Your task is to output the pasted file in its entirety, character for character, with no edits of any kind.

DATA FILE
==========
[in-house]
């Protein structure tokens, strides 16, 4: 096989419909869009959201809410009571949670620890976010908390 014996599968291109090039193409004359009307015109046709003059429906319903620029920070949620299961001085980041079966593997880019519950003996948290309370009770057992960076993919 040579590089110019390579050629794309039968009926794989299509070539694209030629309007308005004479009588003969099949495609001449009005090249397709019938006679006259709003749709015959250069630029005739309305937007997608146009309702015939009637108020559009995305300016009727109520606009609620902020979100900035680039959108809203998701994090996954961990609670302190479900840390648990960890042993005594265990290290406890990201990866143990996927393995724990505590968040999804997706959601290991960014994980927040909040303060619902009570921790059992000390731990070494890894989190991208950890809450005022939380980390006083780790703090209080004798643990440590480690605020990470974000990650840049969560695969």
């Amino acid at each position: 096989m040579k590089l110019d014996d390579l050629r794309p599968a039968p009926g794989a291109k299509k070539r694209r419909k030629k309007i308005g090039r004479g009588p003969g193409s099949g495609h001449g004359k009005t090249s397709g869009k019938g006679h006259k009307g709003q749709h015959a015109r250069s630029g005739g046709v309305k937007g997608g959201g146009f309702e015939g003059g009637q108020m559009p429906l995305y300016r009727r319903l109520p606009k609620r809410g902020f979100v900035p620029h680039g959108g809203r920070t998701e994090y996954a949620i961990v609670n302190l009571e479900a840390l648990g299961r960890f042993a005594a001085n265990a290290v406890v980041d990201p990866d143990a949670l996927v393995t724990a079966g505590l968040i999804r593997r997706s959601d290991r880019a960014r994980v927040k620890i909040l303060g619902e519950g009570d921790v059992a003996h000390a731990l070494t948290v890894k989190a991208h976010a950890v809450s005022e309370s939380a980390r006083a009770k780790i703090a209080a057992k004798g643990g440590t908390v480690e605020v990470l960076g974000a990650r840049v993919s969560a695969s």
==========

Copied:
[in-house]
């Protein structure tokens, strides 16, 4: 096989419909869009959201809410009571949670620890976010908390 014996599968291109090039193409004359009307015109046709003059429906319903620029920070949620299961001085980041079966593997880019519950003996948290309370009770057992960076993919 040579590089110019390579050629794309039968009926794989299509070539694209030629309007308005004479009588003969099949495609001449009005090249397709019938006679006259709003749709015959250069630029005739309305937007997608146009309702015939009637108020559009995305300016009727109520606009609620902020979100900035680039959108809203998701994090996954961990609670302190479900840390648990960890042993005594265990290290406890990201990866143990996927393995724990505590968040999804997706959601290991960014994980927040909040303060619902009570921790059992000390731990070494890894989190991208950890809450005022939380980390006083780790703090209080004798643990440590480690605020990470974000990650840049969560695969």
């Amino acid at each position: 096989m040579k590089l110019d014996d390579l050629r794309p599968a039968p009926g794989a291109k299509k070539r694209r419909k030629k309007i308005g090039r004479g009588p003969g193409s099949g495609h001449g004359k009005t090249s397709g869009k019938g006679h006259k009307g709003q749709h015959a015109r250069s630029g005739g046709v309305k937007g997608g959201g146009f309702e015939g003059g009637q108020m559009p429906l995305y300016r009727r319903l109520p606009k609620r809410g902020f979100v900035p620029h680039g959108g809203r920070t998701e994090y996954a949620i961990v609670n302190l009571e479900a840390l648990g299961r960890f042993a005594a001085n265990a290290v406890v980041d990201p990866d143990a949670l996927v393995t724990a079966g505590l968040i999804r593997r997706s959601d290991r880019a960014r994980v927040k620890i909040l303060g619902e519950g009570d921790v059992a003996h000390a731990l070494t948290v890894k989190a991208h976010a950890v809450s005022e309370s939380a980390r006083a009770k780790i703090a209080a057992k004798g643990g440590t908390v480690e605020v990470l960076g974000a990650r840049v993919s969560a695969s």